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Someone's Gotta Give

She was the first, and she keeps on giving. Joyce Roush, one of the first women in America to donate a kidney to a stranger, speaks out about her life’s work: healthcare for all.

by Mick Kelly . portrait by Matt Rose

In her 40s, nurse Joyce Roush was working with families at what is arguably the worst moment of their lives: the critical hours after a relative is pronounced brain dead and the family must decide whether or not to donate the body’s organs. Roush, who grew up in Indiana and had worked in hospice care, was then with the Indianapolis-based Indiana Organ Procurement Organization. Today, she lives in Flat Rock and works as a wellness coordinator for Park Ridge Hospital. Having been a practicing nurse for 35 years, she won the Athena Award from the Asheville Chamber of Commerce this spring for one of her life’s missions: providing healthcare to people in dire need.

The award was given partly because, in 1999, Roush took an extraordinary step in that direction: she donated one of her kidneys to a total stranger, and was the first person in America to do so publicly (according to news reports at the time, the University of Minnesota announced that a 50-year-old woman also gave a kidney to a stranger, but she and the recipient both requested anonymity).

Roush remembers precisely where she was sitting when the thought first occurred to her. In 1998, at a conference on organ donation, she heard a presentation by Dr. Lloyd Ratner, who had developed a procedure for extracting a kidney with a laparoscope. This meant the surgery—which previously required a full-day operation and left large scars—would leave minimal scars and take around six hours. After the speech, she raised her hand and later approached him. “As soon as I heard him talk, it was like—I can do this. I can give a kidney,” she says.

The transfer was still far from simple. It took docs and medical ethicists more than a year to clear Roush for the operation, sending her through physical testing and psychological evaluations. Finally, in August of 1999, a team working on her case found a recipient for her kidney, a 13-year-old Maryland boy. Because of the media attention surrounding Roush’s donation—she was interviewed by TV crews and written up in People and The New York Times—she ended up meeting the kidney recipient, who remained healthy and in contact with Roush for years after the transplant. At first, she was anxious about talking to the media, but eventually, she embraced the idea. She felt she could raise awareness about kidney donations to strangers. “I was determined to tell people that it could be done easily,” she says.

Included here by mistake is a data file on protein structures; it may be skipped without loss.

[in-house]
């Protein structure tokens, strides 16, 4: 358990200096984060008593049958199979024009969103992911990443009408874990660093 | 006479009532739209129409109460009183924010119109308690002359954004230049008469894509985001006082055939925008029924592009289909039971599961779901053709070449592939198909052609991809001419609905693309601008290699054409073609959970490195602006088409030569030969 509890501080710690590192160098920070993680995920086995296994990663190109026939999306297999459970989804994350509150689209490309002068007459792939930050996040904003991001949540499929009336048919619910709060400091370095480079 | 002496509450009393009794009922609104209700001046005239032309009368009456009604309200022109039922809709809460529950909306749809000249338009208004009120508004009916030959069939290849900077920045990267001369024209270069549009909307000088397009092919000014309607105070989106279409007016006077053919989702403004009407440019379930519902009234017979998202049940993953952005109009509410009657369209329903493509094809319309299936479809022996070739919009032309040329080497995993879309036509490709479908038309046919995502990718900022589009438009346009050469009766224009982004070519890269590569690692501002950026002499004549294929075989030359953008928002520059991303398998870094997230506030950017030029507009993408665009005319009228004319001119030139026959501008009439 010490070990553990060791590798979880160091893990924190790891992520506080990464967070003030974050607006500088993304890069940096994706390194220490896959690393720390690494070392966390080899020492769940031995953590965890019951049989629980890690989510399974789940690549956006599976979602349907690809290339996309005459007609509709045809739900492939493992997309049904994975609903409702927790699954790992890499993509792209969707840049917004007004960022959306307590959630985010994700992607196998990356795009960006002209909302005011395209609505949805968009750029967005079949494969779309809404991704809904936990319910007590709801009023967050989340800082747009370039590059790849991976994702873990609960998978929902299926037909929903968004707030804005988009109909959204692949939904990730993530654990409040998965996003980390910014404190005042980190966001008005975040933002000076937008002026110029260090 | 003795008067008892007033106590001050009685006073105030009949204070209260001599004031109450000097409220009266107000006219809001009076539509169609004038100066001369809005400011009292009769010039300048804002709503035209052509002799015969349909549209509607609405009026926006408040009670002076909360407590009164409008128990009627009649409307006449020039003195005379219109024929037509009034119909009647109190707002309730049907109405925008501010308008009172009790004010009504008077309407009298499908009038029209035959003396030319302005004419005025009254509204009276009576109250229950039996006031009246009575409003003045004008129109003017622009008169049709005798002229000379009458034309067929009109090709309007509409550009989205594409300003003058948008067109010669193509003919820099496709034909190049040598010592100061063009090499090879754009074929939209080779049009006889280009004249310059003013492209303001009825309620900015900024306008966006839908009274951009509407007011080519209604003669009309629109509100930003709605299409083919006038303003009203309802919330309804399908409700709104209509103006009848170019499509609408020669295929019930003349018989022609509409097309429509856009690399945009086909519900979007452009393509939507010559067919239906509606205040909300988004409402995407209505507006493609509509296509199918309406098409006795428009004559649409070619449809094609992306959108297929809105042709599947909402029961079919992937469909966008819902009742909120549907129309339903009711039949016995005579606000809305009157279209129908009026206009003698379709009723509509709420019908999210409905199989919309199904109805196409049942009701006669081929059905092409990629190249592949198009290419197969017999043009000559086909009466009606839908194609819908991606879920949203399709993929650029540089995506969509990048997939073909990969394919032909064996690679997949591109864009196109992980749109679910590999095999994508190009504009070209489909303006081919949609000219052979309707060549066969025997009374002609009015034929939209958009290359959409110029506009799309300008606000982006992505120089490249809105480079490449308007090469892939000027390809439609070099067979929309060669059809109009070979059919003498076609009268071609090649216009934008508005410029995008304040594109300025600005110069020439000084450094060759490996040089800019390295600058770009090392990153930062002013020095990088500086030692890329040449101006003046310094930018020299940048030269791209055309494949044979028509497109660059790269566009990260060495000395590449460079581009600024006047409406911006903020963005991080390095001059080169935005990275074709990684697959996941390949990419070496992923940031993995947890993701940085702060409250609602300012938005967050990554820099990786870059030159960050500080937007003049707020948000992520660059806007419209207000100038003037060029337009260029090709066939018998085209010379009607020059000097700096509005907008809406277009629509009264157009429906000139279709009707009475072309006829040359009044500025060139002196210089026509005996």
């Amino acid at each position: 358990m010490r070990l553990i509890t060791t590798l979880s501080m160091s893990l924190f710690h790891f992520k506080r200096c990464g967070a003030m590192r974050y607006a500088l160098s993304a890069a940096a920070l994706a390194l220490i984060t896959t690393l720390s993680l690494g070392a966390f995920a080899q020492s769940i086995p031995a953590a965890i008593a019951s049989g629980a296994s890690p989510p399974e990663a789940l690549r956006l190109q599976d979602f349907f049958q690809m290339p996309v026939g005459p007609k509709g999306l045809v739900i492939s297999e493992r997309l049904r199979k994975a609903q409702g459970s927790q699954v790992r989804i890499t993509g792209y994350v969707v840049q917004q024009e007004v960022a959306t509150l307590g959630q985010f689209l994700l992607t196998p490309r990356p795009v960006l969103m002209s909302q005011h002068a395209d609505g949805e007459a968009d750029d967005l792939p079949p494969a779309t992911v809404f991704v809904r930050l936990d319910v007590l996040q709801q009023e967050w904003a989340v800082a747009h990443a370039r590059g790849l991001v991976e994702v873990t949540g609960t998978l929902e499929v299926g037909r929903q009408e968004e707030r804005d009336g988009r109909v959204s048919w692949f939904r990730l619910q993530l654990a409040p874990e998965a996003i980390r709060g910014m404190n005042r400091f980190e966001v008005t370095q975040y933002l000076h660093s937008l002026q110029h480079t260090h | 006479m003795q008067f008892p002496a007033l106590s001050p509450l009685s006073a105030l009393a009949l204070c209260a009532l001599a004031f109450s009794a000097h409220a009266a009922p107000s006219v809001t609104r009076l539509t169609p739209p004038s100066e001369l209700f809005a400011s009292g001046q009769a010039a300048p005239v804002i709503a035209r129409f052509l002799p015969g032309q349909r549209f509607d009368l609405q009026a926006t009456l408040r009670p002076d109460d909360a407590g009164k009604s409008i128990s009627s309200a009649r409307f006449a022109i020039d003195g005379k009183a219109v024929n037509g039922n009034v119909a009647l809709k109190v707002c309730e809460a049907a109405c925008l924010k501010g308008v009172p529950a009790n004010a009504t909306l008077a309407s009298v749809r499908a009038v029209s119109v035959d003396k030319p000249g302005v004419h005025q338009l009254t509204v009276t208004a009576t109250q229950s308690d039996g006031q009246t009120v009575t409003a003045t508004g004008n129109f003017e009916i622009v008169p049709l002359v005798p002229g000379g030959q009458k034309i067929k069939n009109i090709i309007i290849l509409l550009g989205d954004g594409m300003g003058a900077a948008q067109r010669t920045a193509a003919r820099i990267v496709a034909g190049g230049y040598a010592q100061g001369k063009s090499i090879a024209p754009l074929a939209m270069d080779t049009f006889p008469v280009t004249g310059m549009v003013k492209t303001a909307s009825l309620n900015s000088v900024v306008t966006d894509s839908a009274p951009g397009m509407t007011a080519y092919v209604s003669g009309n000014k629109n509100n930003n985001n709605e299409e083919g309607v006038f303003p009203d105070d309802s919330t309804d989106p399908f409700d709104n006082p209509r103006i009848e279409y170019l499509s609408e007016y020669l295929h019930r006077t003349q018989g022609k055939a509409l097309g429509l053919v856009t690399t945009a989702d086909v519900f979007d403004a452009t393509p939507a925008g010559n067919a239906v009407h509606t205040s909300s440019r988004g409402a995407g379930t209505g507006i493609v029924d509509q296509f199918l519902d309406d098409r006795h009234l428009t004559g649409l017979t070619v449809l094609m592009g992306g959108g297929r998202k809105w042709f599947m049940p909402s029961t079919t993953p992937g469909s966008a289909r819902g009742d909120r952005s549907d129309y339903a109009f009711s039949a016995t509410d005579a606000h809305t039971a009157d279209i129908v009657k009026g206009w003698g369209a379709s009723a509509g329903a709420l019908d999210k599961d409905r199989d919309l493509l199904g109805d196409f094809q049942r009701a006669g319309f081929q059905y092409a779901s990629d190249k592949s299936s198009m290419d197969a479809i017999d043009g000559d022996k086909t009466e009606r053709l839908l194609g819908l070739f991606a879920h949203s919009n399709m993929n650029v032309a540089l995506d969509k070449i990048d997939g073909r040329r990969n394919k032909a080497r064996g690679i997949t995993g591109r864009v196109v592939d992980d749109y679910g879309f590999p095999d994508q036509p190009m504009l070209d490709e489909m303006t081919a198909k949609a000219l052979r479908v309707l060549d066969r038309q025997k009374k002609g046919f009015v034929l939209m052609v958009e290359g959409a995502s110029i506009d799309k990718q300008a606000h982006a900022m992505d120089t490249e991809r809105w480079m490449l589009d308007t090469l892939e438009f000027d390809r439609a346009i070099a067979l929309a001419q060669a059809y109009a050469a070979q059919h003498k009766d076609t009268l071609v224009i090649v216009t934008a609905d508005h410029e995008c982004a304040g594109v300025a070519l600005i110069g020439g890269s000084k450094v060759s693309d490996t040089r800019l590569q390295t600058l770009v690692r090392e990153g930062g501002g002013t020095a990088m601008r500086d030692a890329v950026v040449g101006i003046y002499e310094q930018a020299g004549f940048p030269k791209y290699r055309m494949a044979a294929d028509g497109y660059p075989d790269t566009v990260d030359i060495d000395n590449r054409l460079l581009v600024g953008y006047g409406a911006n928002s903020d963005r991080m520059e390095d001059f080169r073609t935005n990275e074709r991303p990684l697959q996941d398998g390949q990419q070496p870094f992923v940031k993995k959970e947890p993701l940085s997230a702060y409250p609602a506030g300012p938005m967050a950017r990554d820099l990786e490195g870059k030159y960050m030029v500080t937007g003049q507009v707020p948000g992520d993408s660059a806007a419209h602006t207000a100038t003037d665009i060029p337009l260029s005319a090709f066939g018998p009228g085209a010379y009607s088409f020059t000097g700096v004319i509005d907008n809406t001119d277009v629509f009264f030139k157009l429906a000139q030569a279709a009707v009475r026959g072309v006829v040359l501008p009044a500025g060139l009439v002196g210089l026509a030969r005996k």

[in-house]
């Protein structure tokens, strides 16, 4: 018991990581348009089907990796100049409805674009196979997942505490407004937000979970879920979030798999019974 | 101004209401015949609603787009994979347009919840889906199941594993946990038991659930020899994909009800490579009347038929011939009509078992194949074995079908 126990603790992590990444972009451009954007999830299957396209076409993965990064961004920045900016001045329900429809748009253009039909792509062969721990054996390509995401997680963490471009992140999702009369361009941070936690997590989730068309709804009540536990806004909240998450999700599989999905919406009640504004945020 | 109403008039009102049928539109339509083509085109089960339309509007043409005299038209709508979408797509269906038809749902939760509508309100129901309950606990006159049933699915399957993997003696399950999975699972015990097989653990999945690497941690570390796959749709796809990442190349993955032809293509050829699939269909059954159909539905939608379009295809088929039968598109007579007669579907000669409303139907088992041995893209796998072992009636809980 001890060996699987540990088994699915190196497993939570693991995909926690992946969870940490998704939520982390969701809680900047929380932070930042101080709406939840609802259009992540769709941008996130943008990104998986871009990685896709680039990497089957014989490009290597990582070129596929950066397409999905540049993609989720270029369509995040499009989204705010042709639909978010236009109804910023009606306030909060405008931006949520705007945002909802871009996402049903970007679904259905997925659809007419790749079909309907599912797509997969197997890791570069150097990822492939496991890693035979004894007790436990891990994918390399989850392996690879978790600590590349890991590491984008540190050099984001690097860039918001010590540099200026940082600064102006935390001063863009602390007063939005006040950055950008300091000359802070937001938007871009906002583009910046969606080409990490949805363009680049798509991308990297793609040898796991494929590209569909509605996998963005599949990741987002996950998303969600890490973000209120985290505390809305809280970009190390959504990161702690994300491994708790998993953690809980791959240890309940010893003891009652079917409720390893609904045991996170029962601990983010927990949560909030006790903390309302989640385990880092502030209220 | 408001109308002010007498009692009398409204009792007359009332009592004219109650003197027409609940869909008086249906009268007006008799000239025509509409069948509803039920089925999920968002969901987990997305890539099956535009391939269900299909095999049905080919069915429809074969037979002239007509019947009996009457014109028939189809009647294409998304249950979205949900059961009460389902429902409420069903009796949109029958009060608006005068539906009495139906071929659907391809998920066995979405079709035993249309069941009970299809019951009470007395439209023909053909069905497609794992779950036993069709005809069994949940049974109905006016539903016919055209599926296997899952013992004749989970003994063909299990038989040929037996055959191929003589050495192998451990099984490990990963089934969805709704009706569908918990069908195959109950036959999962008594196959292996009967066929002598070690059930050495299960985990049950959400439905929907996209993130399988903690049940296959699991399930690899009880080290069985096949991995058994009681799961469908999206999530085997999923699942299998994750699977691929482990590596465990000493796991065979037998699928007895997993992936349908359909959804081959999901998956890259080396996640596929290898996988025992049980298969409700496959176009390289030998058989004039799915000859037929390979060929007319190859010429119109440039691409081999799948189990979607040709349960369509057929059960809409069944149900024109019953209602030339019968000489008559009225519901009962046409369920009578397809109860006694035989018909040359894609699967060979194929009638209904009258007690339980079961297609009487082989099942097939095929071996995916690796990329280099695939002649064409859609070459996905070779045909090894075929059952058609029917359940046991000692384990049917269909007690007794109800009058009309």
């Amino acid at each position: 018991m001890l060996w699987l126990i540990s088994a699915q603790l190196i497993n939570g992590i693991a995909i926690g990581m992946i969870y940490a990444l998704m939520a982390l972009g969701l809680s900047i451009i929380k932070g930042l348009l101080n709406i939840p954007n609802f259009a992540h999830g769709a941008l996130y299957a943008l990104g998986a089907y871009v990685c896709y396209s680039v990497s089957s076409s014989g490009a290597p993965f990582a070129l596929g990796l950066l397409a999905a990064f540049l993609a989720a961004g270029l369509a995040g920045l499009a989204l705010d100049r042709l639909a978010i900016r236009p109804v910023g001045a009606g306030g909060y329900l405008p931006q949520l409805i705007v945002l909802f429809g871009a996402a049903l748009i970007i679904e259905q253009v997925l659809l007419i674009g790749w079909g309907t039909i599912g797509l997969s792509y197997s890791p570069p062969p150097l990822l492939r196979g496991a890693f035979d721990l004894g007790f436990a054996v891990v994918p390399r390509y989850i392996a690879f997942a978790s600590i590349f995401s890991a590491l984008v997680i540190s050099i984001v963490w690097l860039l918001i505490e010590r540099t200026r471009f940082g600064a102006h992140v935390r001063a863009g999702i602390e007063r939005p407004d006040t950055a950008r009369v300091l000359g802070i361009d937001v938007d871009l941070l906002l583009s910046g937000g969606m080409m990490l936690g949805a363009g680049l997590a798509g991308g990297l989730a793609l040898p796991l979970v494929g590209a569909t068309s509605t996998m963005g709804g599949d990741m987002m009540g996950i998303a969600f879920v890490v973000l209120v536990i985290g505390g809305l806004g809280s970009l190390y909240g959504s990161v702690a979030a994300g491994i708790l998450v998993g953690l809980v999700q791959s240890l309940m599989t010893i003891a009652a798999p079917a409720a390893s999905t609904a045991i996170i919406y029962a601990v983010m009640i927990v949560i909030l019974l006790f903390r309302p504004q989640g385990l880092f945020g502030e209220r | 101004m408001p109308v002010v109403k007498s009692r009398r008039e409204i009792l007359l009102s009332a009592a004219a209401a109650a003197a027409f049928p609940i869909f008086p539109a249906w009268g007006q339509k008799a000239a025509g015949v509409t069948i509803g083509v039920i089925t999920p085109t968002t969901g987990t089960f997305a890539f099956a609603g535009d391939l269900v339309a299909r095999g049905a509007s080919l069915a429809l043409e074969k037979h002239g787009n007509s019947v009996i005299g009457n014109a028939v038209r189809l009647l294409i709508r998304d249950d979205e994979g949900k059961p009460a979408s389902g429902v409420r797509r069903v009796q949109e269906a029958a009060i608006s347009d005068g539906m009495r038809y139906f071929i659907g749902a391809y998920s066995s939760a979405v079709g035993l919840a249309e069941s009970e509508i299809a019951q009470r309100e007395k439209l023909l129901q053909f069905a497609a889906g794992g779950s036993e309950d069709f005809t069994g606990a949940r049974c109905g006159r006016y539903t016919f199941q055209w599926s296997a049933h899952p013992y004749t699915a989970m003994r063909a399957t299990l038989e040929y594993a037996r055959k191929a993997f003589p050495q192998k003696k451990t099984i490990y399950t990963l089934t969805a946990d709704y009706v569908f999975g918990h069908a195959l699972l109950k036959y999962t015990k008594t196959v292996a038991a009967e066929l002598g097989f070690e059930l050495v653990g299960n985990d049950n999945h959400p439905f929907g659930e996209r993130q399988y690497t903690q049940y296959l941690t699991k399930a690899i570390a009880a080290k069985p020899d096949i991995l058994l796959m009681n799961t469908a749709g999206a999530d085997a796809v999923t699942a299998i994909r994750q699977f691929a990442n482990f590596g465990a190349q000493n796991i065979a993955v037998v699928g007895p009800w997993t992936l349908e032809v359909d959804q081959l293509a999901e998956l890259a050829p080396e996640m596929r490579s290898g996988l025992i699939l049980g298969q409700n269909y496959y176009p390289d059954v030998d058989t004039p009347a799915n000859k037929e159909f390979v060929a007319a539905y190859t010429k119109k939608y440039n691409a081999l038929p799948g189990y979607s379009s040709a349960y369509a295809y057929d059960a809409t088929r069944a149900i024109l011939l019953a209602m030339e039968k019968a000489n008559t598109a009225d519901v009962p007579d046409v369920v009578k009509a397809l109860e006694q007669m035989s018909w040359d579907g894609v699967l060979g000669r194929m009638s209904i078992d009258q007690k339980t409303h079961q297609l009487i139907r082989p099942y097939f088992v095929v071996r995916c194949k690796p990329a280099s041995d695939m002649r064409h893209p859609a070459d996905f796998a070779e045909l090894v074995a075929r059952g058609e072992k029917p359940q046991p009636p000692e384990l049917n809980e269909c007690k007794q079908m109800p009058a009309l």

Now 57 and a picture of health, she spends her days running Park Ridge’s Wellness on Wheels program, giving check-ups to anyone who needs them. She and fellow R.N. Tracey Payne, treat and test patients five days a week in Henderson, Buncombe, Transylvania, Madison and Polk counties, often seeing underprivileged people who can’t afford exams. Roush describes the Park Ridge wellness van, which is decorated inside with drawings from patients, as a “37-foot doctor’s office on wheels.” Last year, according to Park Ridge, nurses in the van conducted 13,616 screenings. Around 30 percent of the clients screened were at risk for developing heart disease, a stroke, prostate cancer, osteoporosis or diabetes.

What bothers Roush most about America’s broken healthcare system is that there’s simply no affordable care available to the working poor. “It breaks my heart,” says Roush, who spends her free time cruising the countryside on a Yamaha motorcycle. “The people who are on government assistance qualify for government care, but the working poor do not. They simply can’t afford healthcare and are suffering the most.” Her modest upbringing by working-class Midwestern parents taught her much about working for the betterment of others and is what fuels her to spend her career reaching out to those in need. “One of my dad’s favorite sayings was: you want to look back and know you’ve left the world a little bit better. I want the world to be a better place because I was here.”

To learn more about the Wellness on Wheels program at Park Ridge, go to www.parkridgehealth.org and click on Community Programs.

Posted on Friday, July 29, 2011 at 03:22PM by Registered CommenterVerve-acious | CommentsPost a Comment | References2 References

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    VERVE Magazine | Asheville's Magazine for Women | News | Fashion | Food | Events - August 2011 - Someone's Gotta Give

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